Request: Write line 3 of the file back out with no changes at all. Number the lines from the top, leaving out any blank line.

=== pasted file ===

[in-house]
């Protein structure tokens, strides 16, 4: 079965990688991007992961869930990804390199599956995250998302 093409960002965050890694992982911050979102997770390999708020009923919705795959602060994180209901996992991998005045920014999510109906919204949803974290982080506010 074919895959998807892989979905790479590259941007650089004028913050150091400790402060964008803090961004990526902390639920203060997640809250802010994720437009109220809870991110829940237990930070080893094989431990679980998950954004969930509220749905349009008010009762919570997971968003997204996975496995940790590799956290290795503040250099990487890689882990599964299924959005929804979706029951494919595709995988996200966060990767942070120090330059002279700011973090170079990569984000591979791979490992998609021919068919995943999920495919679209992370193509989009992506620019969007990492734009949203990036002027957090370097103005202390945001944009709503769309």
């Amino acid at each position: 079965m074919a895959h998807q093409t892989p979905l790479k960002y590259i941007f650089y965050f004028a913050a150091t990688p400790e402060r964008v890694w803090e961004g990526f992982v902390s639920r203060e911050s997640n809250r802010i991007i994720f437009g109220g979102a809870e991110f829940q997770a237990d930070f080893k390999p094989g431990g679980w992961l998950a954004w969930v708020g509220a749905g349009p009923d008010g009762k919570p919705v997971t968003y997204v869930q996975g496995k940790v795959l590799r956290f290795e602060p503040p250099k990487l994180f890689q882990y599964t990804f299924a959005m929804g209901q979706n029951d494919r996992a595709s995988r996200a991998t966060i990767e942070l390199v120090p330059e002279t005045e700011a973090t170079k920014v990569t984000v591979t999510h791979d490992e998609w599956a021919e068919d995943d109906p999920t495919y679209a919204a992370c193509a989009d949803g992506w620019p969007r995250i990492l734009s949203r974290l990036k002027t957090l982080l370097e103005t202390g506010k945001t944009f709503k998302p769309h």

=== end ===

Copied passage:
């Amino acid at each position: 079965m074919a895959h998807q093409t892989p979905l790479k960002y590259i941007f650089y965050f004028a913050a150091t990688p400790e402060r964008v890694w803090e961004g990526f992982v902390s639920r203060e911050s997640n809250r802010i991007i994720f437009g109220g979102a809870e991110f829940q997770a237990d930070f080893k390999p094989g431990g679980w992961l998950a954004w969930v708020g509220a749905g349009p009923d008010g009762k919570p919705v997971t968003y997204v869930q996975g496995k940790v795959l590799r956290f290795e602060p503040p250099k990487l994180f890689q882990y599964t990804f299924a959005m929804g209901q979706n029951d494919r996992a595709s995988r996200a991998t966060i990767e942070l390199v120090p330059e002279t005045e700011a973090t170079k920014v990569t984000v591979t999510h791979d490992e998609w599956a021919e068919d995943d109906p999920t495919y679209a919204a992370c193509a989009d949803g992506w620019p969007r995250i990492l734009s949203r974290l990036k002027t957090l982080l370097e103005t202390g506010k945001t944009f709503k998302p769309h």